Christmas trees were burned at the beach. The Champlain Heights neighbourhood was developed. Vancouver submitted a bid for the 1976 Winter Olympic Games. Civic elections were held every two years. The Georgia Viaduct was replaced. Habitat I was held here. The federal Local Initiatives Program funded many labour-intensive projects.
Now you can easily explore all the issues discussed by City Council in the 1970s. We’ve made the minutes of Vancouver City Council meetings, along with the accompanying reports, searchable online.
WHAT’S AVAILABLE AND WHERE
Thanks to funding from the British Columbia History Digitization Program, we’ve digitized the 1970s City Council Minutes. The project included City Council meeting minutes (and the reports filed with the minutes) of both regular and special meetings held from 1970 through 1979. Special joint meetings with Burnaby and Richmond City Councils are included. Keyword-searchable PDF files have been made available through our online search. One file contains the minutes and reports for one meeting; there are 554 separate meetings.
We’ve also made these PDF files available as a subcollection on the Internet Archive. These files have been automatically converted to other formats, such as DAISY and EPUB, by the Internet Archive.
The Internet Archive search shown above (and our own online search) searches only the descriptive summaries for each set of minutes.
These summaries relate the topic to the relevant pages within the minutes. Usually they use the large, stamped page numbers given to an entire volume but sometimes the typed page numbers given to the minutes are used.
On the Internet Archive, you can search each set of minutes by keyword within the book reader. From our site, you need to download the PDF in order to keyword search.
WANT IT ALL?
We’ve made a PDF of all 23,812 pages (~480 MB) available in two places.
- Internet Archive. It’s too big for their online reader, but you can download using the “PDF” link in the left sidebar. https://archive.org/details/CouncilMeetingMinutes1970s
- On the City’s ftp site. ftp://webftp.vancouver.ca/archives/CouncilMeetingMinutes1970s.pdf
We’ve also made a smaller, plain text version available on the City’s Open Data Catalogue. It was created from the Optical Character Recognition (OCR) text that makes the PDF files searchable. Where the OCR text differs from the typed original, the original is always the authoritative record. The plain text version can be the basis for future mark-up of the text to make it more useable.
WATCH YOUR VOCABULARY
When searching, remember that these are all the original words used in the 1970s and some will not be the same as are used today. For example:
- There were no Councillors, only Aldermen (even the women!)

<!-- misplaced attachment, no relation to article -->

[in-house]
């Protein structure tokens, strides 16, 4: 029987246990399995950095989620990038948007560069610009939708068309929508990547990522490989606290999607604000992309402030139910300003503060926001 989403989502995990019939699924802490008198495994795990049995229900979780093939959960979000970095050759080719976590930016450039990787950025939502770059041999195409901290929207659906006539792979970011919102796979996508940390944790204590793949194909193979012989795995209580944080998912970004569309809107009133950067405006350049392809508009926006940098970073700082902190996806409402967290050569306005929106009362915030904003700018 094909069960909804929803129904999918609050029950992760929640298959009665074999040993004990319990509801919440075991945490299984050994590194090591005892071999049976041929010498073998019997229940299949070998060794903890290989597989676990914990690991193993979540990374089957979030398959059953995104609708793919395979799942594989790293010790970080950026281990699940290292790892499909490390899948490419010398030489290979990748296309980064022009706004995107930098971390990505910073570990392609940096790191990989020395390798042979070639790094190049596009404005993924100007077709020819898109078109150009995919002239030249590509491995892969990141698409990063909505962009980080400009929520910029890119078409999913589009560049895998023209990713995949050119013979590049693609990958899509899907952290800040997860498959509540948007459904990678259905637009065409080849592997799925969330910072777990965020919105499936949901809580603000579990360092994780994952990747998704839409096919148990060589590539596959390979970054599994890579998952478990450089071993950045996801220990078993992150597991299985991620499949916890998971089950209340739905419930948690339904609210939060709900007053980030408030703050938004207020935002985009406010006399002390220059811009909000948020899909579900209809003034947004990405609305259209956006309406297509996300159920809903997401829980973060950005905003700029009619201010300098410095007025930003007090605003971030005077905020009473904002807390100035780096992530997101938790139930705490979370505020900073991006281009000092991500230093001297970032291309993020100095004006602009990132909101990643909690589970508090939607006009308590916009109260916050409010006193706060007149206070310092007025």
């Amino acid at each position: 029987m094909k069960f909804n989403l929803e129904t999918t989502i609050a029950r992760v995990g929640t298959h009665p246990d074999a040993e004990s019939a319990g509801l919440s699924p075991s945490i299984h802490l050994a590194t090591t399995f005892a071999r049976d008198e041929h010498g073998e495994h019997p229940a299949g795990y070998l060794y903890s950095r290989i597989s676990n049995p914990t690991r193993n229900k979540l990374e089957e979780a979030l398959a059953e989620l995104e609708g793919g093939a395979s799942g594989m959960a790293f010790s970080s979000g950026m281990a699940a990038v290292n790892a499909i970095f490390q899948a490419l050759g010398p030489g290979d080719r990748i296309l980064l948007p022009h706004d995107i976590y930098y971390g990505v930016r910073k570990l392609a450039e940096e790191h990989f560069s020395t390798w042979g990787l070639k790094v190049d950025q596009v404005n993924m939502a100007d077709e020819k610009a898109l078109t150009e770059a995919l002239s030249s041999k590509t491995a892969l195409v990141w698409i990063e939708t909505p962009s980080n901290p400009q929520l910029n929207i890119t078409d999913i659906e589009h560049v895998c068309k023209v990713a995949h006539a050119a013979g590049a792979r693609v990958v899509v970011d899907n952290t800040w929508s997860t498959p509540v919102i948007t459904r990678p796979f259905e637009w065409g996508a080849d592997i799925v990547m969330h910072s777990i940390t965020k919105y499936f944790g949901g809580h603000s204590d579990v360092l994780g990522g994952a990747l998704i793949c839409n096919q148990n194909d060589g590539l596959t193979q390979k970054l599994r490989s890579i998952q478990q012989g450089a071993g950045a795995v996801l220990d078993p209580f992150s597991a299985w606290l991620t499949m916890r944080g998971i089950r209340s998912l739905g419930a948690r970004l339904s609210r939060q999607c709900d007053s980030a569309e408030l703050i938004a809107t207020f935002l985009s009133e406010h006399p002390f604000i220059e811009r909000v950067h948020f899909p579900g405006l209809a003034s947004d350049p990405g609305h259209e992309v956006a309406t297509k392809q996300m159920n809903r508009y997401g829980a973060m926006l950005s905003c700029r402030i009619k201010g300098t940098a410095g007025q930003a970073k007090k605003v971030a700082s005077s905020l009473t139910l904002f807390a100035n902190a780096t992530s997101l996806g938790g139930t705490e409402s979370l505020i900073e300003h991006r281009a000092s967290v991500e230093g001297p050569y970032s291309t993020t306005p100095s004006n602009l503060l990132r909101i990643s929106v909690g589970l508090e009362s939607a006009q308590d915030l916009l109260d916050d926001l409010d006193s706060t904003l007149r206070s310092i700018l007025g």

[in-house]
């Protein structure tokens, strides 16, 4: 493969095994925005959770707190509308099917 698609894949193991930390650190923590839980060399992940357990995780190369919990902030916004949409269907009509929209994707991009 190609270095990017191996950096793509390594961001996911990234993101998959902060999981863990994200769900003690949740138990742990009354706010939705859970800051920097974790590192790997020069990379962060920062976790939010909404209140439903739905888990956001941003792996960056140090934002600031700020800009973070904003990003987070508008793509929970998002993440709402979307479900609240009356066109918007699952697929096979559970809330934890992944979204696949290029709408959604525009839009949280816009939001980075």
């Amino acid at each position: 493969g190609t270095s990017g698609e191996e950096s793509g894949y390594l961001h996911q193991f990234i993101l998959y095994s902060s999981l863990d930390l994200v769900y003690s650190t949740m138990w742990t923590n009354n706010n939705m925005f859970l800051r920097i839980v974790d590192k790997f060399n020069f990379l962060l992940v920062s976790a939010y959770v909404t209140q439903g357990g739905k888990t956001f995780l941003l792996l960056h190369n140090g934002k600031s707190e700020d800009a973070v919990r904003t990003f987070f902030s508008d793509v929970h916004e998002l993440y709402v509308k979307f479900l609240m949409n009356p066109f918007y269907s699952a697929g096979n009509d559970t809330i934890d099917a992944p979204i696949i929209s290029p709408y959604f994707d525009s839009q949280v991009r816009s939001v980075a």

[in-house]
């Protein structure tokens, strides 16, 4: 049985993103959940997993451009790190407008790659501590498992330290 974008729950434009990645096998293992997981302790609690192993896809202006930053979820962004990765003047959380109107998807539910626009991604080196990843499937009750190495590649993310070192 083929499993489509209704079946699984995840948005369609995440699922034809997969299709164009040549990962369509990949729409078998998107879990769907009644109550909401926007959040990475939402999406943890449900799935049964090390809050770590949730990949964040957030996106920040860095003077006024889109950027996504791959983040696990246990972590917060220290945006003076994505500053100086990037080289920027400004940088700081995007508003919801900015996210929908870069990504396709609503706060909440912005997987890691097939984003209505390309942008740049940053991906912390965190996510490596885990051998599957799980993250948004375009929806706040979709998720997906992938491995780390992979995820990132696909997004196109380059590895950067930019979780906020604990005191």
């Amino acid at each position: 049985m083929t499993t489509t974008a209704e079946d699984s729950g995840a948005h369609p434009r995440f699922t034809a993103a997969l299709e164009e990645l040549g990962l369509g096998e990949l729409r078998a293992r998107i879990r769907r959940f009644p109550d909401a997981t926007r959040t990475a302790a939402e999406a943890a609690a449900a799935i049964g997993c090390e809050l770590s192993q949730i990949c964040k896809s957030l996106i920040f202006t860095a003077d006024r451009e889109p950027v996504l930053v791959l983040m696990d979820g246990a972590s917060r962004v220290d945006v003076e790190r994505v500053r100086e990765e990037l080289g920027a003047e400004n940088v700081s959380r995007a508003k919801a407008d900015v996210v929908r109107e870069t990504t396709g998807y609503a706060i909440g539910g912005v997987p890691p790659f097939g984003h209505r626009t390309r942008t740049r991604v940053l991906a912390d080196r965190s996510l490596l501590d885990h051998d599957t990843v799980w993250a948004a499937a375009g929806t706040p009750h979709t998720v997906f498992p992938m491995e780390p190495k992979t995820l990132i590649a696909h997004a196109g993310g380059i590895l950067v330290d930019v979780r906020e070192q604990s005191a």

- There were references to “Cambie Bridge”, but most discussion was under the name “Connaught Bridge”
- B.C.’s “Liquor Distribution Branch” was called “Liquor Administration Branch”
- The City’s Information Technology Department was called the “Data Processing and Systems Division”
- Human Resources was called “Personnel Services”
- Imperial (miles) rather than metric (kilometres) measurements were used
- Emily Carr University was called “Vancouver School of Art” for most of the decade and renamed “Emily Carr College of Art” in 1978
The content is the official record, including the original typographical errors. We have not corrected original errors.
THE DIGITIZATION PROJECT
This was the largest text digitization project we’ve ever done.
First, we digitized all 23,812 pages in separate units by meeting. This resulted in an image of each page.
Next, we segmented the images to show which parts of the content were text, tables or images. We need this in order to tell the program which parts of the page to convert to text, and how. This will help to produce plain text that makes sense.
Next, we performed Optical Character Recognition on the segmented images, to produce searchable text. Trying to produce text in the image area shown above would result in a mess. Trying to produce text from a table without showing where the rows and columns belong would produce a page that is difficult or impossible to read.
Finally, we proofread the OCR text to ensure it was accurate. Usually the program produced a high level of accuracy but sometimes the old typewriter fonts were hard to understand.
If you find an error we didn’t catch, please let us know. We will attempt to fix the plain text version as quickly as possible.
We are looking forward to your feedback on this project and to hearing about any projects in which you’ve used these records.
This digitization project was made possible by funding from the British Columbia History Digitization Program at the Irving K. Barber Learning Centre, University of British Columbia.